A different method for achieving signal roll-off is by way of a blanking circuit. In a blanking circuit configuration, the interstage gain of the dynodes, preferably those dynodes at or near the initial stages is selectively lowered or even reduced to essentially zero to effectively take the detector out of operation. Using a blanking circuit to reduce the dynode voltage to impede electrons from getting attracted to subsequent dynodes limits the multiplier's response to a large input signal for an initial time period, after which the blanking is turned off and the detector is then able to normally detect particles. The use of a blanking circuit is a known practice for detectors subject to saturation, especially channel plates. As it relates to TOF-MS, blanking can be used as a way to improve TOF-MS performance and spectra. In a TOF-MS implementation, blanking can be implemented by applying a pulse or switched voltage, for example, by way of a capacitively coupled pulse to a dynode in a discrete electron multipliers, rather than a changing DC potential.
Electron multipliers in accordance with embodiments of the present invention have many advantages over existing electron multipliers. An electron multiplier in accordance with the embodiments of the present invention is able to provide rapid recovery of full small signal sensitivity after the arrival of a large signal and also able to extend the lifetime of an electron multiplier by reducing the charge supplied by the detector in response to out-of-range or saturating signals. As a consequence, the embodiments of the present invention enable an electron multiplier to function quantitatively in an environment where the dynamic range of the signals exceeds the in-range capacity of the electron multiplier.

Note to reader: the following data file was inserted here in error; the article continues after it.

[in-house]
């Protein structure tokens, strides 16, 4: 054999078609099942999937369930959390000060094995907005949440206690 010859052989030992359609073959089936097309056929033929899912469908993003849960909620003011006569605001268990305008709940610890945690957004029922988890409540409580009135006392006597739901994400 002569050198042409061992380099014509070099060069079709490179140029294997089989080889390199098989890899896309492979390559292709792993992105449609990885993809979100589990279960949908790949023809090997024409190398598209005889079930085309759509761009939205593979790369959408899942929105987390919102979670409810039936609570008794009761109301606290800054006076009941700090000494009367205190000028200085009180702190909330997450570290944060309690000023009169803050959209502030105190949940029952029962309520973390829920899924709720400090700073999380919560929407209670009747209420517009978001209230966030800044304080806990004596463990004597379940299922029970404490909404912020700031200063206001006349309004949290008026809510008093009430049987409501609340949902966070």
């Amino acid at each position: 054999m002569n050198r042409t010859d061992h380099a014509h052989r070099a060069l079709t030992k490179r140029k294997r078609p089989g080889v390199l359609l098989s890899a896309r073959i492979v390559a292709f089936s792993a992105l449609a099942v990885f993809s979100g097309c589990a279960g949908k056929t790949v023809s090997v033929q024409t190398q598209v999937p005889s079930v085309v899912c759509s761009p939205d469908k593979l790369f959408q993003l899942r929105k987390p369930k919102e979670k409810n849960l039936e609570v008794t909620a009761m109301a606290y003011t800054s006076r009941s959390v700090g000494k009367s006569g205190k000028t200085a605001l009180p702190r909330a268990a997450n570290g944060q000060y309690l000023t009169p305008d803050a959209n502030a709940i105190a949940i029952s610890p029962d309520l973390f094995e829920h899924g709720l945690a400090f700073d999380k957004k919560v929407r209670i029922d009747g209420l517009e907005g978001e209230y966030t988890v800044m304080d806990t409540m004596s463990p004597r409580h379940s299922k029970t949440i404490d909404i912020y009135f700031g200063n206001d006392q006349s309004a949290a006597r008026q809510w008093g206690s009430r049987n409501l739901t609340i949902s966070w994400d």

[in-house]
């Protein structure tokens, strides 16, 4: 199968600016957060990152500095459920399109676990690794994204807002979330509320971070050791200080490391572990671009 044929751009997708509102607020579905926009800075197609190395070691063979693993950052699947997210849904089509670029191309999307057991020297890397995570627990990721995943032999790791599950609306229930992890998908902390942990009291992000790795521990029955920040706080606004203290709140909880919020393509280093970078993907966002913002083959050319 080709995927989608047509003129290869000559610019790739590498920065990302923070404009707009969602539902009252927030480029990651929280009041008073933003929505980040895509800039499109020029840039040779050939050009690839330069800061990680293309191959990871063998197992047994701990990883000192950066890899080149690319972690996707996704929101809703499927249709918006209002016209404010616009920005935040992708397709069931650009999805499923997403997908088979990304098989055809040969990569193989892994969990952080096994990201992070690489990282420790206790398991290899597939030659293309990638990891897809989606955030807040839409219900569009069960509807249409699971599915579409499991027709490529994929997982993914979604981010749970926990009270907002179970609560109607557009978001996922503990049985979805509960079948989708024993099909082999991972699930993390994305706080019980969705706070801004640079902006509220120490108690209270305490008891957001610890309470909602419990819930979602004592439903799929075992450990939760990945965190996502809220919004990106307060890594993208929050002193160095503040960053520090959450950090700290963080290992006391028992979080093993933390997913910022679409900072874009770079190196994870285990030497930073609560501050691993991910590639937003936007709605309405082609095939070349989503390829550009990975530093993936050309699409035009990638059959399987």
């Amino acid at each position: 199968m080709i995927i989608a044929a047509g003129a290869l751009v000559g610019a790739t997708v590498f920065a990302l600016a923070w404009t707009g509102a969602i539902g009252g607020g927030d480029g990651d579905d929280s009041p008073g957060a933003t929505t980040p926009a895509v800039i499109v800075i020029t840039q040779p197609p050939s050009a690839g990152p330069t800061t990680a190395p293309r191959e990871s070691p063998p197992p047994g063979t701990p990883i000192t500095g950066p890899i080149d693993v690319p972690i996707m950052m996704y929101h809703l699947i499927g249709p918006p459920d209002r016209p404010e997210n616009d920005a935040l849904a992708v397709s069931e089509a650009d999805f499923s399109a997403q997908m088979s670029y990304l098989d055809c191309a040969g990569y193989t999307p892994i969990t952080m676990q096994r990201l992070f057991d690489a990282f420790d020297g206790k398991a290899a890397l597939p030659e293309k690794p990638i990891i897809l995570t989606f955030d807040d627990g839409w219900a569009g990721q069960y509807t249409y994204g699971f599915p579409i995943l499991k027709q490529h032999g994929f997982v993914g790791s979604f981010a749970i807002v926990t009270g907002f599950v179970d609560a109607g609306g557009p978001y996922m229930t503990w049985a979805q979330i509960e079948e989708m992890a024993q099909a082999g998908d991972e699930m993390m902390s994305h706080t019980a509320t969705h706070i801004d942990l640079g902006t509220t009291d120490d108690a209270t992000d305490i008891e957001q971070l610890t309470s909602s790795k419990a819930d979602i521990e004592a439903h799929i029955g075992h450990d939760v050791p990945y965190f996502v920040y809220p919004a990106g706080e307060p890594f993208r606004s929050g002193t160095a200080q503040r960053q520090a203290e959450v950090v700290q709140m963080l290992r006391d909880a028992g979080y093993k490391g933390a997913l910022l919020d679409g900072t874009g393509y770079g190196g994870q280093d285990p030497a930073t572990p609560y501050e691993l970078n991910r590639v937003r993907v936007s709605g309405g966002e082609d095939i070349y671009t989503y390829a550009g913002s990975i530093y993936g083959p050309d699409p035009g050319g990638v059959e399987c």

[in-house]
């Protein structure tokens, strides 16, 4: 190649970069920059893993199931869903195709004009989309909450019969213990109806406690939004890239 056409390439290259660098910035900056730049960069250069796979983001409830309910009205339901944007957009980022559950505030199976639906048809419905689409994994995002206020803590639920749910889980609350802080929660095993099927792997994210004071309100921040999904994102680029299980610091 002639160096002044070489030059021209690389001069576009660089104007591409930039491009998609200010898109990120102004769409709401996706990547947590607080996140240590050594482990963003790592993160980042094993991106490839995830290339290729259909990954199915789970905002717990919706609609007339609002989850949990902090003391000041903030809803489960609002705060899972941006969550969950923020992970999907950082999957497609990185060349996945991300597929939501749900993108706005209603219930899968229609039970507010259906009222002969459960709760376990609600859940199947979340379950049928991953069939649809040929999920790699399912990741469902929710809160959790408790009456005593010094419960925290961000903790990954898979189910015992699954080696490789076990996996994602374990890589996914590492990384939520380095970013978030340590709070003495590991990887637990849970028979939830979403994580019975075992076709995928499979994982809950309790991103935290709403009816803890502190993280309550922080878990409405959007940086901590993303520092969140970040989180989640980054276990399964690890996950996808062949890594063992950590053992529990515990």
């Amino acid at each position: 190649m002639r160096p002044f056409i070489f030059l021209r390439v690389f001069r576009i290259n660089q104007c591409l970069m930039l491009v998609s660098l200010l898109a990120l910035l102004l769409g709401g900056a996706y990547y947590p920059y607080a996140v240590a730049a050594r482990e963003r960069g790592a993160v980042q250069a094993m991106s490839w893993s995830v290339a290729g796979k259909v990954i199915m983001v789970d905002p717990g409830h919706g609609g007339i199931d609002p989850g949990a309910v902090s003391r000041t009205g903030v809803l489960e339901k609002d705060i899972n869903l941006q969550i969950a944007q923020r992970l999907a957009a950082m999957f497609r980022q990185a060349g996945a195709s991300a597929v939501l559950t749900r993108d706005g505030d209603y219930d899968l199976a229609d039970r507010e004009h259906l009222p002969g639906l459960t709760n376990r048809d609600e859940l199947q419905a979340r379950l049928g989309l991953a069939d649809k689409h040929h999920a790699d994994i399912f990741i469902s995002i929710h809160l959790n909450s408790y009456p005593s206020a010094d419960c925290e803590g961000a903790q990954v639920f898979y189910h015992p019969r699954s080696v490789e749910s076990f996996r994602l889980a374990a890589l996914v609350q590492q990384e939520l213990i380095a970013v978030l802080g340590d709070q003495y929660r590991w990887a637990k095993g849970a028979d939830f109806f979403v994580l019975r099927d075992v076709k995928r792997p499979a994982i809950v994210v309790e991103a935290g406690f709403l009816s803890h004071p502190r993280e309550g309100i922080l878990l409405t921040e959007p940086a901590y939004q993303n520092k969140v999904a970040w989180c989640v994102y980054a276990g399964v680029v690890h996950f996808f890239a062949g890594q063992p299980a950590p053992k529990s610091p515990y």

Accordingly, as will be understood by those of skill in the art, the present invention which is related to an improved electron multiplier having a large dynamic range, may be embodied in other specific forms without departing from the essential characteristics thereof. For example, more than one isolating element may be utilized in the circuit to dynamically isolate a dynode from its charge reservoir. In addition, the circuits may be modified by using elements of varying sizes and specifications, in order to tune the circuit for different possible dynamic ranges and/or charge limits and/or recovery periods. These circuit modifications and others may be used to tune the circuit for different possible dynamic ranges and/or charge limits and/or recovery periods. Accordingly, the foregoing disclosure is intended to be illustrative, but not limiting, of the ranges and scopes of the invention, which is set forth in the following claims.
|Cited Patent||Filing date||Publication date||Applicant||Title|
|US3432669 *||Jan 12, 1967||Mar 11, 1969||Ibm||Noise cancellation circuit for a photomultiplier tube|
|US4825066 *||Feb 12, 1988||Apr 25, 1989||Hamamatsu Photonics Kabushiki Kaisha||Photomultiplier with secondary electron shielding means|
|US5367222 *||Jun 1, 1993||Nov 22, 1994||Cti Pet Systems, Inc.||Remote gain control circuit for photomultiplier tubes|